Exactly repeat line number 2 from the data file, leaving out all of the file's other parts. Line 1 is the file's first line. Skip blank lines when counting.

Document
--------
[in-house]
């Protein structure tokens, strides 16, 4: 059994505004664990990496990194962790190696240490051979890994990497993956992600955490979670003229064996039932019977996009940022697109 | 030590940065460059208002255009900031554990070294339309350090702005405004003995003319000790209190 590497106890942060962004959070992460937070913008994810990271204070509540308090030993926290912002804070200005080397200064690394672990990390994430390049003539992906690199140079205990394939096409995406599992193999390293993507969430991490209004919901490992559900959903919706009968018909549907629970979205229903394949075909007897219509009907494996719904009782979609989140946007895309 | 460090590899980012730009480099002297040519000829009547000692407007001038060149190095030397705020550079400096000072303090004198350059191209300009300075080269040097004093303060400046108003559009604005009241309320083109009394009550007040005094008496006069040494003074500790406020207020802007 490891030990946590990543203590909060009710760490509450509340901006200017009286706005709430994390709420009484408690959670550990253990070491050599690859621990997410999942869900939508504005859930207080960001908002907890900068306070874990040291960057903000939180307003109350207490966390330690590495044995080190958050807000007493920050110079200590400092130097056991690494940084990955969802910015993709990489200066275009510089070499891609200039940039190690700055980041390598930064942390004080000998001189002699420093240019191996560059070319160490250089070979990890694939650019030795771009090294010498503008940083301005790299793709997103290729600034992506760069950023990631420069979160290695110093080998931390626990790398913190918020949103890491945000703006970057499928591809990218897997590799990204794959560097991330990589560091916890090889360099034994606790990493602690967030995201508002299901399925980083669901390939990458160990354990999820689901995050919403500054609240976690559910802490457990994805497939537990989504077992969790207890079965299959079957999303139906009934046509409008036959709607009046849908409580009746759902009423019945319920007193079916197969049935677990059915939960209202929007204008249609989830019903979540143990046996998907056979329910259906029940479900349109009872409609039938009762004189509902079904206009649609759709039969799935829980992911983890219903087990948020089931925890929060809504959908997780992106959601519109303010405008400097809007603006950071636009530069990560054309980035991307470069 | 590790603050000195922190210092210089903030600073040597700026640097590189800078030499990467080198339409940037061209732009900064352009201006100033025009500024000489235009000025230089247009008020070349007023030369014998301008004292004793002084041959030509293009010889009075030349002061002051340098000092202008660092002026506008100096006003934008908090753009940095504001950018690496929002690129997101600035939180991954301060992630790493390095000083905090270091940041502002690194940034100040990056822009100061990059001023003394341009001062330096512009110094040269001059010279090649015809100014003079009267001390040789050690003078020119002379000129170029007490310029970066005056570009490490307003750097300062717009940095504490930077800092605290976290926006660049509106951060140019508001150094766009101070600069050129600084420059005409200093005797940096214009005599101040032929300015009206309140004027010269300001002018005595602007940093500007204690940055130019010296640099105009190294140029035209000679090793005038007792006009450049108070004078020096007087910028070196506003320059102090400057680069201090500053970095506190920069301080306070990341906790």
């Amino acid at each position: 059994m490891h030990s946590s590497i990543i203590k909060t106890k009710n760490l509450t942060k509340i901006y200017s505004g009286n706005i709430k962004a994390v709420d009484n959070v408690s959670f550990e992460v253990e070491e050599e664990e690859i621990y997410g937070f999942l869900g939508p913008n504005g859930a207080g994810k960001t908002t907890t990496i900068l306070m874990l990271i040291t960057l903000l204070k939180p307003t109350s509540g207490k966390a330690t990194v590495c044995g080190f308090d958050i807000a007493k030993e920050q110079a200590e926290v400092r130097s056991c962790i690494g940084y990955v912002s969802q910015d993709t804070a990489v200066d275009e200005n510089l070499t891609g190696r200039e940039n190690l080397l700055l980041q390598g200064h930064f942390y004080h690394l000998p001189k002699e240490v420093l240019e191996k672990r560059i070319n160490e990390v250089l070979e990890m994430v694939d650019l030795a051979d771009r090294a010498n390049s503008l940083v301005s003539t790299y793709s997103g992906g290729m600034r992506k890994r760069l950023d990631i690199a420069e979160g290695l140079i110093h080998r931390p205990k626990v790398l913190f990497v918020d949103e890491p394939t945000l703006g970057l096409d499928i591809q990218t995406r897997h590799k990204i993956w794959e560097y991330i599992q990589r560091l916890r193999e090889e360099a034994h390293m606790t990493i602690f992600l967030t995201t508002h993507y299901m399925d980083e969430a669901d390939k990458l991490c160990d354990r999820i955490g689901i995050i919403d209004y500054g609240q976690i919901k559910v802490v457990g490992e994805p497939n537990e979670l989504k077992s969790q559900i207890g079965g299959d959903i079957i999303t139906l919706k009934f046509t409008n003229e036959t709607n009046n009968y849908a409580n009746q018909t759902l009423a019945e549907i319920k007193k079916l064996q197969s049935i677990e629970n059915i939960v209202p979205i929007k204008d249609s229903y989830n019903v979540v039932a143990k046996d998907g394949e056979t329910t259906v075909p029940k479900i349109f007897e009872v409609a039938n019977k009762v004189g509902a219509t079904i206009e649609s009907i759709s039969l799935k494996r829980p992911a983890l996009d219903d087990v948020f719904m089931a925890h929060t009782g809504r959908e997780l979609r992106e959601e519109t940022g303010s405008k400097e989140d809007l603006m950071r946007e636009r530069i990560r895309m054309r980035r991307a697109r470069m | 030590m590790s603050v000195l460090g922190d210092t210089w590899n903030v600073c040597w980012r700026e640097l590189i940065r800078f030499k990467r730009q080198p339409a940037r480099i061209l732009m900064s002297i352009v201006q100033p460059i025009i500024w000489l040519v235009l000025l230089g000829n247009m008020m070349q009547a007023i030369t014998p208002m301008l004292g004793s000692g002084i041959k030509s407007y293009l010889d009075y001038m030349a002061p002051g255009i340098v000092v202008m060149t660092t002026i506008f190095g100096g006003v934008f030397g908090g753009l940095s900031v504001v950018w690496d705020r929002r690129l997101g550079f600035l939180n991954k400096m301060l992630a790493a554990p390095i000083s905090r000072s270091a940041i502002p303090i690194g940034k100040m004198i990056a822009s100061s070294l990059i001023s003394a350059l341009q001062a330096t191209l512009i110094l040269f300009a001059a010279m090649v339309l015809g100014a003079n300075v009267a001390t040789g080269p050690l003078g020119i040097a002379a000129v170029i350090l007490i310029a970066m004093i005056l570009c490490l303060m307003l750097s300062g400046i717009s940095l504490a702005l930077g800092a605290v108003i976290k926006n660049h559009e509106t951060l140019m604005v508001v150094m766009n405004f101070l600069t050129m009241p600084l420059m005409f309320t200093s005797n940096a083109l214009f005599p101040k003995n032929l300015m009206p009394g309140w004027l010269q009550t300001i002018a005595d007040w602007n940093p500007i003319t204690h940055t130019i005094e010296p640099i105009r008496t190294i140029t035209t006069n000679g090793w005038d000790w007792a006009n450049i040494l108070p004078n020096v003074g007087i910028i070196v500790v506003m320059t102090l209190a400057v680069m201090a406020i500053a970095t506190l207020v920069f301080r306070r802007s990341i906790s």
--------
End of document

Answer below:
């Protein structure tokens, strides 16, 4: 059994505004664990990496990194962790190696240490051979890994990497993956992600955490979670003229064996039932019977996009940022697109 | 030590940065460059208002255009900031554990070294339309350090702005405004003995003319000790209190 590497106890942060962004959070992460937070913008994810990271204070509540308090030993926290912002804070200005080397200064690394672990990390994430390049003539992906690199140079205990394939096409995406599992193999390293993507969430991490209004919901490992559900959903919706009968018909549907629970979205229903394949075909007897219509009907494996719904009782979609989140946007895309 | 460090590899980012730009480099002297040519000829009547000692407007001038060149190095030397705020550079400096000072303090004198350059191209300009300075080269040097004093303060400046108003559009604005009241309320083109009394009550007040005094008496006069040494003074500790406020207020802007 490891030990946590990543203590909060009710760490509450509340901006200017009286706005709430994390709420009484408690959670550990253990070491050599690859621990997410999942869900939508504005859930207080960001908002907890900068306070874990040291960057903000939180307003109350207490966390330690590495044995080190958050807000007493920050110079200590400092130097056991690494940084990955969802910015993709990489200066275009510089070499891609200039940039190690700055980041390598930064942390004080000998001189002699420093240019191996560059070319160490250089070979990890694939650019030795771009090294010498503008940083301005790299793709997103290729600034992506760069950023990631420069979160290695110093080998931390626990790398913190918020949103890491945000703006970057499928591809990218897997590799990204794959560097991330990589560091916890090889360099034994606790990493602690967030995201508002299901399925980083669901390939990458160990354990999820689901995050919403500054609240976690559910802490457990994805497939537990989504077992969790207890079965299959079957999303139906009934046509409008036959709607009046849908409580009746759902009423019945319920007193079916197969049935677990059915939960209202929007204008249609989830019903979540143990046996998907056979329910259906029940479900349109009872409609039938009762004189509902079904206009649609759709039969799935829980992911983890219903087990948020089931925890929060809504959908997780992106959601519109303010405008400097809007603006950071636009530069990560054309980035991307470069 | 590790603050000195922190210092210089903030600073040597700026640097590189800078030499990467080198339409940037061209732009900064352009201006100033025009500024000489235009000025230089247009008020070349007023030369014998301008004292004793002084041959030509293009010889009075030349002061002051340098000092202008660092002026506008100096006003934008908090753009940095504001950018690496929002690129997101600035939180991954301060992630790493390095000083905090270091940041502002690194940034100040990056822009100061990059001023003394341009001062330096512009110094040269001059010279090649015809100014003079009267001390040789050690003078020119002379000129170029007490310029970066005056570009490490307003750097300062717009940095504490930077800092605290976290926006660049509106951060140019508001150094766009101070600069050129600084420059005409200093005797940096214009005599101040032929300015009206309140004027010269300001002018005595602007940093500007204690940055130019010296640099105009190294140029035209000679090793005038007792006009450049108070004078020096007087910028070196506003320059102090400057680069201090500053970095506190920069301080306070990341906790």